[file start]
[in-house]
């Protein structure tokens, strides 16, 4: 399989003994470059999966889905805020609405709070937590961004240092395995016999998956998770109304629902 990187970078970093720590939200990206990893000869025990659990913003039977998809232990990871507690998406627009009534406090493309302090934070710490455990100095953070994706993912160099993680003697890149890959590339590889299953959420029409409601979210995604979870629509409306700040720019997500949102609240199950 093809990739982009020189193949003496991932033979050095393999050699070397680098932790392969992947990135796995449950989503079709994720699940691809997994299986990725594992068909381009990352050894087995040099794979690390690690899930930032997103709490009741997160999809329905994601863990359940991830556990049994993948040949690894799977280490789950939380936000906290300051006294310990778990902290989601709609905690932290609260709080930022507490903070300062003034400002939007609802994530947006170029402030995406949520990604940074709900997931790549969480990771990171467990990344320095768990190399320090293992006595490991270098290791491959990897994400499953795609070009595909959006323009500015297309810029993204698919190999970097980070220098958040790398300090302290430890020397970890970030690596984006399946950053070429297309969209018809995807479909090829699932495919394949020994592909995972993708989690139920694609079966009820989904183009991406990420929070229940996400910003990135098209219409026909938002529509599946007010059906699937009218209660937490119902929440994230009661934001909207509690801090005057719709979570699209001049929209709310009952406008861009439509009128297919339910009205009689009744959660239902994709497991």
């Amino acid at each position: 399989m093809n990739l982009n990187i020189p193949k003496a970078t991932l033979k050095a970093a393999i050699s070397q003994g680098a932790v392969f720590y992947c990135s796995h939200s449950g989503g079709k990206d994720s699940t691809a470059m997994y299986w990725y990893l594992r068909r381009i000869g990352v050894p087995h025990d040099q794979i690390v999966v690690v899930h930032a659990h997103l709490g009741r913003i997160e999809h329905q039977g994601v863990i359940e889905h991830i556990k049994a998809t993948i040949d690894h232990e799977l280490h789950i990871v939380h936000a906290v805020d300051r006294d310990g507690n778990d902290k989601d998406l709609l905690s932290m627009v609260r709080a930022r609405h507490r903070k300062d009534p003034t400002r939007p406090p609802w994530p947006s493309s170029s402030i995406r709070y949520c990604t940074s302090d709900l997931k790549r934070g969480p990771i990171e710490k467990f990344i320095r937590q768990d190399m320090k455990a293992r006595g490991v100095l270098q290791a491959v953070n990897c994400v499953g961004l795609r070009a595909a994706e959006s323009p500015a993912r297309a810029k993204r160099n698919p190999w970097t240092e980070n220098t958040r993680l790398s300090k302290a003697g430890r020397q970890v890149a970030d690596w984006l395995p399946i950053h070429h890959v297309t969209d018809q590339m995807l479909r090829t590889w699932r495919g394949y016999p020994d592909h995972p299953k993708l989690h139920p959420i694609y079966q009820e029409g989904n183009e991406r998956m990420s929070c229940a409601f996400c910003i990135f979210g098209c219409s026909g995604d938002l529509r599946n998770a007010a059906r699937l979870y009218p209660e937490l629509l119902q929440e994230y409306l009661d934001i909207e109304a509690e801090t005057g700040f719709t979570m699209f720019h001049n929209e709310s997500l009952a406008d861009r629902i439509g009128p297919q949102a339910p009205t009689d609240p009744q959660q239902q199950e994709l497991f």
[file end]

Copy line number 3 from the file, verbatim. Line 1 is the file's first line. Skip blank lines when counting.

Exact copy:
């Amino acid at each position: 399989m093809n990739l982009n990187i020189p193949k003496a970078t991932l033979k050095a970093a393999i050699s070397q003994g680098a932790v392969f720590y992947c990135s796995h939200s449950g989503g079709k990206d994720s699940t691809a470059m997994y299986w990725y990893l594992r068909r381009i000869g990352v050894p087995h025990d040099q794979i690390v999966v690690v899930h930032a659990h997103l709490g009741r913003i997160e999809h329905q039977g994601v863990i359940e889905h991830i556990k049994a998809t993948i040949d690894h232990e799977l280490h789950i990871v939380h936000a906290v805020d300051r006294d310990g507690n778990d902290k989601d998406l709609l905690s932290m627009v609260r709080a930022r609405h507490r903070k300062d009534p003034t400002r939007p406090p609802w994530p947006s493309s170029s402030i995406r709070y949520c990604t940074s302090d709900l997931k790549r934070g969480p990771i990171e710490k467990f990344i320095r937590q768990d190399m320090k455990a293992r006595g490991v100095l270098q290791a491959v953070n990897c994400v499953g961004l795609r070009a595909a994706e959006s323009p500015a993912r297309a810029k993204r160099n698919p190999w970097t240092e980070n220098t958040r993680l790398s300090k302290a003697g430890r020397q970890v890149a970030d690596w984006l395995p399946i950053h070429h890959v297309t969209d018809q590339m995807l479909r090829t590889w699932r495919g394949y016999p020994d592909h995972p299953k993708l989690h139920p959420i694609y079966q009820e029409g989904n183009e991406r998956m990420s929070c229940a409601f996400c910003i990135f979210g098209c219409s026909g995604d938002l529509r599946n998770a007010a059906r699937l979870y009218p209660e937490l629509l119902q929440e994230y409306l009661d934001i909207e109304a509690e801090t005057g700040f719709t979570m699209f720019h001049n929209e709310s997500l009952a406008d861009r629902i439509g009128p297919q949102a339910p009205t009689d609240p009744q959660q239902q199950e994709l497991f």